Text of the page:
We are rapidly moving to a world in which virtually everything that is plugged in, and a lot of things that aren’t, will be managed by some central IoT controller. The promise is that our electrical bills will go down, and our appliances, lights, doors, HVAC systems, and transportation systems (including elevators) will dynamically and automatically adjust to our preferences. The problem is that much of the technology is not only not secure, so it could be used to aggravate or harm us, but it isn’t powerful enough to run traditional PC or even smartphone-level security.
This means that a very different approach is required to how you successfully secure these things, and that approach is the reason behind BlackBerry’s acquisition of Cylance. At this writing, the market appears to be receiving news of this acquisition very favorably.
Why Existing Security Approaches Don’t Work
BlackBerry initially attempted to embrace IoT with its own deep portfolio of security offerings, which largely evolved out of its smartphone efforts. While there are a significant number of devices, particularly those that are wireless, that would handle this overhead, the vast majority of coming sensors and devices probably would not. As noted above, this is largely due to the lack of processing overhead. One of the markets most impacted by this problem is the petrochemical market because, from refineries to oil fields, it deploys a massive number of sensors to detect problems before those problems become catastrophes. The more sensors, the safer and more productive the related plant but, should someone compromise a sensor and cause it to misread, the outcomes could range from a contaminated or sub-standard product to an explosion big enough to critically damage a city or country.
To address this concern, Cylance developed an extremely thin solution which was cloud independent, wired, and would require a far lower number of updates than most systems. This is one of the newer solutions that makes extensive use of AI to focus on where the attack is occurring, at the endpoint, and provides an in-depth approach to protection.
It gets there by managing the IoT deployment like a system, where each part has its purpose and if it acts contrary or outside of that purpose, the AI is designed to identify and then mitigate the threat. It also ensures that no unauthorized device is introduced successfully onto the secure IoT network and analyzes applications in real time to make sure they are authorized and operating within their approved scope.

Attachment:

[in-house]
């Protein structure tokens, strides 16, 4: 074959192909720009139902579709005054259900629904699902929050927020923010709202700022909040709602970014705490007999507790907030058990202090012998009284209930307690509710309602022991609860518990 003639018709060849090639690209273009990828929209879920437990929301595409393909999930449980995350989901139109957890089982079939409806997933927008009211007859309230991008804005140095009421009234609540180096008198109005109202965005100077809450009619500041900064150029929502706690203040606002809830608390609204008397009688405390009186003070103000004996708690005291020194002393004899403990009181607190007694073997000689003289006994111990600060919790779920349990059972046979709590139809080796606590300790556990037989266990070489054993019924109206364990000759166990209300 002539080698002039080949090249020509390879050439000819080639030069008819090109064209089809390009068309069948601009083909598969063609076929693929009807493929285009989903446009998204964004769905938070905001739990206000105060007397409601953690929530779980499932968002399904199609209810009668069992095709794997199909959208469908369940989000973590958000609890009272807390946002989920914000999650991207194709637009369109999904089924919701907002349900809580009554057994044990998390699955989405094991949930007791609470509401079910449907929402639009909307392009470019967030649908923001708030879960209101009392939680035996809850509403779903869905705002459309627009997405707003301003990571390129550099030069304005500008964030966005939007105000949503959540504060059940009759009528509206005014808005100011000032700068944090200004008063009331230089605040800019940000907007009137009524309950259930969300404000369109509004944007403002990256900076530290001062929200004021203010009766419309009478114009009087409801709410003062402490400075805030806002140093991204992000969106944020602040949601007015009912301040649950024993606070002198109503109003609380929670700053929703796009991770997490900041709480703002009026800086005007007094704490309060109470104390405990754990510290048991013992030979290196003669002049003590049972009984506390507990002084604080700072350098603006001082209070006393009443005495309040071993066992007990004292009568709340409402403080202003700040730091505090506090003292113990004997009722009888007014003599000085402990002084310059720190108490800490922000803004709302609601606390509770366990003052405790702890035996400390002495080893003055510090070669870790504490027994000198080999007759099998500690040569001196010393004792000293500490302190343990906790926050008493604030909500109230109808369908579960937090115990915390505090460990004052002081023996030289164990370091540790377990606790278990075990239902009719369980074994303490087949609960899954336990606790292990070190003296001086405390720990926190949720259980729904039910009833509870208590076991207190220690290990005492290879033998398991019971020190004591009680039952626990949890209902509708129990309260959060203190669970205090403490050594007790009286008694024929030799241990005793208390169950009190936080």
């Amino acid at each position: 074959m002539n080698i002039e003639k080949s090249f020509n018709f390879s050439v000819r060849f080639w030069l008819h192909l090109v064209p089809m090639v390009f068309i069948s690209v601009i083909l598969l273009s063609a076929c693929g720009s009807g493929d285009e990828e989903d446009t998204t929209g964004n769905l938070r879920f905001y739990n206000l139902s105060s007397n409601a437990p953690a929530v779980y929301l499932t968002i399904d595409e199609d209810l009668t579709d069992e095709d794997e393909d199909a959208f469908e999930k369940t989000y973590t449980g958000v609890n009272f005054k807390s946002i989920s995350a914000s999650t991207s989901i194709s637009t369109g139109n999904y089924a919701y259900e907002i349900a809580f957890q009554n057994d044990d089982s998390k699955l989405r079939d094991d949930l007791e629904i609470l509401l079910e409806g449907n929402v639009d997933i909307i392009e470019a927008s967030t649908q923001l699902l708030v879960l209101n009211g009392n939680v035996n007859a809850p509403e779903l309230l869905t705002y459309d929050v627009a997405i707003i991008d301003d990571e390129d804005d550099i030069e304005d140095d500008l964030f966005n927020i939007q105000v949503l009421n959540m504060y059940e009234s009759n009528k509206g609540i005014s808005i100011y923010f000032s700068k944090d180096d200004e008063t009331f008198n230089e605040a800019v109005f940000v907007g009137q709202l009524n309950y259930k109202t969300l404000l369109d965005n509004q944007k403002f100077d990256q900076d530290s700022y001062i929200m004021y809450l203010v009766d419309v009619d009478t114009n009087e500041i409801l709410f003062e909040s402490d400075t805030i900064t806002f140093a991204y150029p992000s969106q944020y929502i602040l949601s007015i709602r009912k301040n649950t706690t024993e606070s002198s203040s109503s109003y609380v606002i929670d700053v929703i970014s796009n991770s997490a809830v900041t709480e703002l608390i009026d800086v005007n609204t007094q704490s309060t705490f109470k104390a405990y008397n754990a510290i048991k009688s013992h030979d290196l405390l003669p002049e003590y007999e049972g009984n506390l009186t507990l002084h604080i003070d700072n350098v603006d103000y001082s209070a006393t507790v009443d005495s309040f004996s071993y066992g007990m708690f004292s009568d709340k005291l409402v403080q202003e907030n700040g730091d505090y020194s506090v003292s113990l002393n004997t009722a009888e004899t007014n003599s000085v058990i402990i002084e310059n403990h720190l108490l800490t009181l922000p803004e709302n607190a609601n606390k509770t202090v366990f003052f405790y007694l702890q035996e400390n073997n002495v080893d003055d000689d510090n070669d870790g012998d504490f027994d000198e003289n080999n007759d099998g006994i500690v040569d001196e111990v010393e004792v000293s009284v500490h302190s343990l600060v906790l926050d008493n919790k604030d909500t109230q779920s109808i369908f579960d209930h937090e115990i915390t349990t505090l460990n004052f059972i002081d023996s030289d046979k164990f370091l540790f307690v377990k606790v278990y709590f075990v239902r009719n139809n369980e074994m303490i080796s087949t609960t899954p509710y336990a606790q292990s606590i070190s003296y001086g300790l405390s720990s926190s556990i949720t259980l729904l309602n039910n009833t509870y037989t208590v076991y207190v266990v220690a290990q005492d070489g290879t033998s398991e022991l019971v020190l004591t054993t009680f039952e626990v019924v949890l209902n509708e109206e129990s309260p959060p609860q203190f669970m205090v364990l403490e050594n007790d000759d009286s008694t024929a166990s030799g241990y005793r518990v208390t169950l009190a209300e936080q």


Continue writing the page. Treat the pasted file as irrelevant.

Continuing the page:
Designed with the idea that the network will be penetrated likely by an attack not seen before, the AI looks for unusual events like a misuse of memory and then responds to the threat instantly if such misuse is discovered. In the design, it appears to have specifically focused on zero-day attacks, recognizing that often prevention isn’t available until well after the successful attack is discovered because a script then typically needs to be created and distributed. With the scriptless AI-based solution, there is no delay; it moves to mitigate the attack close to instantaneously.
It is interesting to note that many think this may be the last large acquisition of technology in this class because there really isn’t much left focused on IoT that can be acquired anymore.
One of the problems with most acquisitions is that firms do integration mergers, which destroy the asset. While Cylance won’t be fully independent, the plan is to largely leave it alone as a separate division, lowering the risk of unplanned employee departures and allowing the firm to continue to execute. This is basically the process that Dell has proven is so successful and it should preserve the company while BlackBerry works to integrate the solution into its portfolio.
Wrapping Up: BlackBerry and IoT Security
BlackBerry is working hard to become the go-to vendor for IoT security. It is largely immune to invasive moves by either the U.S. government or Chinese government because it is based in Canada and so can better resist attempts to compromise its solution by these ever more aggressive players. Cylance fills a very important gap in the security solution and the merger approach appears to mirror best practices developed at Dell and IBM, which should assure its survival. The result is that the BlackBerry position is substantially improved with this acquisition and those that use it should be far more resistant to the increasing number and level of attacks, some state-sourced, that we all are experiencing.
Rob Enderle is President and Principal Analyst of the Enderle Group, a forward-looking emerging technology advisory firm. With over 30 years’ experience in emerging technologies, he has provided regional and global companies with guidance in how to better target customer needs; create new business opportunities; anticipate technology changes; select vendors and products; and present their products in the best possible light. Rob covers the technology industry broadly. Before founding the Enderle Group, Rob was the Senior Research Fellow for Forrester Research and the Giga Information Group, and held senior positions at IBM and ROLM. Follow Rob on Twitter @enderle, on Facebook and on Google+